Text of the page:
ACTE Techniques February 2012 : Page 40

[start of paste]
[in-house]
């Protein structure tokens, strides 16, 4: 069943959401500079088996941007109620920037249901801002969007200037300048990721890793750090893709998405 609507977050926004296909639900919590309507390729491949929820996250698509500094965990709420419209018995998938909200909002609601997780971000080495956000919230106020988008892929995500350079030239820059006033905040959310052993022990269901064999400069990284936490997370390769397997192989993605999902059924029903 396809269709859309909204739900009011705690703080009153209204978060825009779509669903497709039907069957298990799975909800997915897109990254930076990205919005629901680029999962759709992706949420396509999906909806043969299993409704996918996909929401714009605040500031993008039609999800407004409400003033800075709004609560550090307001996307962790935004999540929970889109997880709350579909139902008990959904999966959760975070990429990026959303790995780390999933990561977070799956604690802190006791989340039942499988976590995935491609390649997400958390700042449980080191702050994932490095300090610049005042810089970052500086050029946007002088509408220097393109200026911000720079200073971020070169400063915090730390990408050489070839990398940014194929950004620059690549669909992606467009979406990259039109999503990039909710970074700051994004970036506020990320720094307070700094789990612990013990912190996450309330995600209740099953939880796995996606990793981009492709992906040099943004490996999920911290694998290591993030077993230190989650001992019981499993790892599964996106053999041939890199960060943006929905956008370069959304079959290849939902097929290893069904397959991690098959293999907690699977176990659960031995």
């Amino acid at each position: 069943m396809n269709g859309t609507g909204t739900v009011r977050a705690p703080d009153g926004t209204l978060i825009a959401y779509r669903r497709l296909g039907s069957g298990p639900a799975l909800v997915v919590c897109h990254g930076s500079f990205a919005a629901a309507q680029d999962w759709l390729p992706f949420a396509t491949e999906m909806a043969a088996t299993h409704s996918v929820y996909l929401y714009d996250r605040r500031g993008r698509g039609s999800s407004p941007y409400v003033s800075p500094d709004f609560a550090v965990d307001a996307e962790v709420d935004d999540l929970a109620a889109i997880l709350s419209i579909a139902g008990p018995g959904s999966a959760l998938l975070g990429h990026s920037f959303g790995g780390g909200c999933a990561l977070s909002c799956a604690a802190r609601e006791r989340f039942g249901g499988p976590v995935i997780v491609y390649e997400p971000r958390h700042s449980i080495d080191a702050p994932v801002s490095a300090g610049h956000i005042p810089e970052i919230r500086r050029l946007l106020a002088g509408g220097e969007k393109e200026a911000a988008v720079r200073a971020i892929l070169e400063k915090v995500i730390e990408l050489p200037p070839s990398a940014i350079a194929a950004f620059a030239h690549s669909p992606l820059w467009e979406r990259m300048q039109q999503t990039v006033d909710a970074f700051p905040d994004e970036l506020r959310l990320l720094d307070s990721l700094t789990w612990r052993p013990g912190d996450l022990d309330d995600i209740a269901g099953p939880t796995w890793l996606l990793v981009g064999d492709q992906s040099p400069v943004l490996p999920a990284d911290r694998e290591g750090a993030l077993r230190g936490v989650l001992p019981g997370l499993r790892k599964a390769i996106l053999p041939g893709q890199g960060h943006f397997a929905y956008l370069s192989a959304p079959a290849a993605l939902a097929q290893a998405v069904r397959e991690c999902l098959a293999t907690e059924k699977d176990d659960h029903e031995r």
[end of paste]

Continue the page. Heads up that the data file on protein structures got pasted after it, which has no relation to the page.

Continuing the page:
Fea ture By N. Susan Emeagwali with ACTE staff contributors Annual Convention in St. Louis a Dynamic Convergence THAT THE WORLD HAS CHANGED A LOT SINCE “BRAy TOLD THE AUDIENCE N EARLY 3,000 CAREER AND tECHNICAL educators SHE FIRST STOOD ON THE STAGE AS ACTE’S CHIEF ExECUTIVE 10 yEARS AGO; WHAT HASN’T CHANGED, HOWEVER, IS ACtE’S COMMItMENt tO MOVE tHE ASSOCIAtION FORWARD AND A StRONG BELIEF IN tHE FIELD OF CtE AND tHE EDUCAtORS IN ItS FOLD.” PHOTO COURTESy OF MARK BEAVEN from across the country con -verged upon St. Louis, Missouri, for the premier professional development event in career and technical education (CTE). The Association for Career and Technical Education (ACTE) held its Annual Con -vention and Career Tech Expo November 17-19, bringing together teachers, admin -istrators, counselors and students to take part in professional development, network -ing and training with leaders in the field. To kick off the three-day event, ACTE President Jim Comer and ACTE Execu -tive Director Jan Bray took to the stage at the Opening General Session to welcome attendees. Bray told the audience that the world has changed a lot since she first stood on the stage as ACTE’s chief execu -tive 10 years ago; what hasn’t changed, however, is ACTE’s commitment to move the association forward and a strong belief in the field of CTE and the educators in its fold. “Yes, we have had a lot of change and change is good,” she said. “We will always honor our past, yet we will never hesitate to move forward. But with that change one thing that has never wavered, is our belief in career and technical education and the value you bring to this nation. Members of ACTE are the heart and soul of this organization and that will never change.” Sir Ken robinson: The Future Depends on New Thinking Sir Ken Robinson, an internationally recognized leader in the development of creativity, innovation and education, noted that changing the educational landscape in the United States is integral to the success of young people and the na -tion as a whole. In a world where the only constant is change, the nation’s young people are being educated in an educa-tion system that is a relic of another age. Dr. Robinson, who’s lived in this coun -try for 10 years, noted that matters are compounded by legislation put into place that do nothing to address today’s unique realities. He said there is irony about one particular legislation, No Child Left Behind (NCLB), because it is leaving mil -lions of young people behind every day. “It’s not intentional,” he said. “Nobody sets out in government to undermine the talents and abilities of our students or to demoralize them, that’s not the inten-tion…It’s the effects of the legislation.” The current system as embodied in NCLB is predicated on a very narrow view of ability—academic ability. Aca -demic ability is specific—a certain type of critical thinking that gets watered down by the time it gets into our public schools, according to Dr. Robinson. “It’s why most children spend most of the day doing clerical work in school,” he said. This limited focus on academic in -telligence belies the truth that intelligence is multidimensional. “My contention has always been that human intelligence is wonderfully diverse, human ability is tremendously expansive and education for historical reasons only ever touches on a small part of it—and that is why so many people go through the whole of their education and think that they’re not really good at anything,” he said. 40 Techniques Februar y 2012

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